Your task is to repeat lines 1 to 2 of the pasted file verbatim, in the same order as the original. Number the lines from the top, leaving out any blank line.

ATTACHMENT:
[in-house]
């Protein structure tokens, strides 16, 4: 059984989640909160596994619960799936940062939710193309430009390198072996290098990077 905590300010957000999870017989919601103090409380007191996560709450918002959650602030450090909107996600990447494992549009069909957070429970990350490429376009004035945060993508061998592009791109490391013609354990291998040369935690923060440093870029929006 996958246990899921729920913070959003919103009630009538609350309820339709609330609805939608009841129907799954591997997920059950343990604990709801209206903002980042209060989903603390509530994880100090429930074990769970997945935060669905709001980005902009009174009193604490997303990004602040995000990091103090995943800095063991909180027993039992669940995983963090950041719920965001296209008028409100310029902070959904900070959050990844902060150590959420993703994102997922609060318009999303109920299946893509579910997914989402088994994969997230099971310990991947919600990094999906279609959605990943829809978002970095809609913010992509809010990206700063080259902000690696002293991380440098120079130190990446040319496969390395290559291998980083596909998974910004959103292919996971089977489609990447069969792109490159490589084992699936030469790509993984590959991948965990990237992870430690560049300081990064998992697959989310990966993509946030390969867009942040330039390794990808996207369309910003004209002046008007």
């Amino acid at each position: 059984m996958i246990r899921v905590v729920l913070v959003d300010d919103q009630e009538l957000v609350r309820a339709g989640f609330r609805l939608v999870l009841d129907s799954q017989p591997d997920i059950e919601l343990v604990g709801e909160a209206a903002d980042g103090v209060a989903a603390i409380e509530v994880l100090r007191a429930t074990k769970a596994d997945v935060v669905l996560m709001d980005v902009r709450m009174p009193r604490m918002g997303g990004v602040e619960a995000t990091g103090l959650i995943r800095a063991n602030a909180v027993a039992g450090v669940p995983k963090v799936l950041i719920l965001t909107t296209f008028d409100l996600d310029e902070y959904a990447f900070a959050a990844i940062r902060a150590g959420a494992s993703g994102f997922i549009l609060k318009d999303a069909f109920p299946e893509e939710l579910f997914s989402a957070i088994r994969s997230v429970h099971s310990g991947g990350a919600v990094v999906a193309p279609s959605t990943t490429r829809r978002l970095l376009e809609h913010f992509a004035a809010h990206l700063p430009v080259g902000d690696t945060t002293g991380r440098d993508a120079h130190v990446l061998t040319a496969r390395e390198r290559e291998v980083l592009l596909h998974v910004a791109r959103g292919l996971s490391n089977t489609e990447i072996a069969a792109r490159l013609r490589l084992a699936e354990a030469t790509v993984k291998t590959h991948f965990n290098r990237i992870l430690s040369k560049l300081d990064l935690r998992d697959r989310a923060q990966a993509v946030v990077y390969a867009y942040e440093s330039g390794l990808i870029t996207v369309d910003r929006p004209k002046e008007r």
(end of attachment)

[in-house]
């Protein structure tokens, strides 16, 4: 059984989640909160596994619960799936940062939710193309430009390198072996290098990077 905590300010957000999870017989919601103090409380007191996560709450918002959650602030450090909107996600990447494992549009069909957070429970990350490429376009004035945060993508061998592009791109490391013609354990291998040369935690923060440093870029929006 996958246990899921729920913070959003919103009630009538609350309820339709609330609805939608009841129907799954591997997920059950343990604990709801209206903002980042209060989903603390509530994880100090429930074990769970997945935060669905709001980005902009009174009193604490997303990004602040995000990091103090995943800095063991909180027993039992669940995983963090950041719920965001296209008028409100310029902070959904900070959050990844902060150590959420993703994102997922609060318009999303109920299946893509579910997914989402088994994969997230099971310990991947919600990094999906279609959605990943829809978002970095809609913010992509809010990206700063080259902000690696002293991380440098120079130190990446040319496969390395290559291998980083596909998974910004959103292919996971089977489609990447069969792109490159490589084992699936030469790509993984590959991948965990990237992870430690560049300081990064998992697959989310990966993509946030390969867009942040330039390794990808996207369309910003004209002046008007």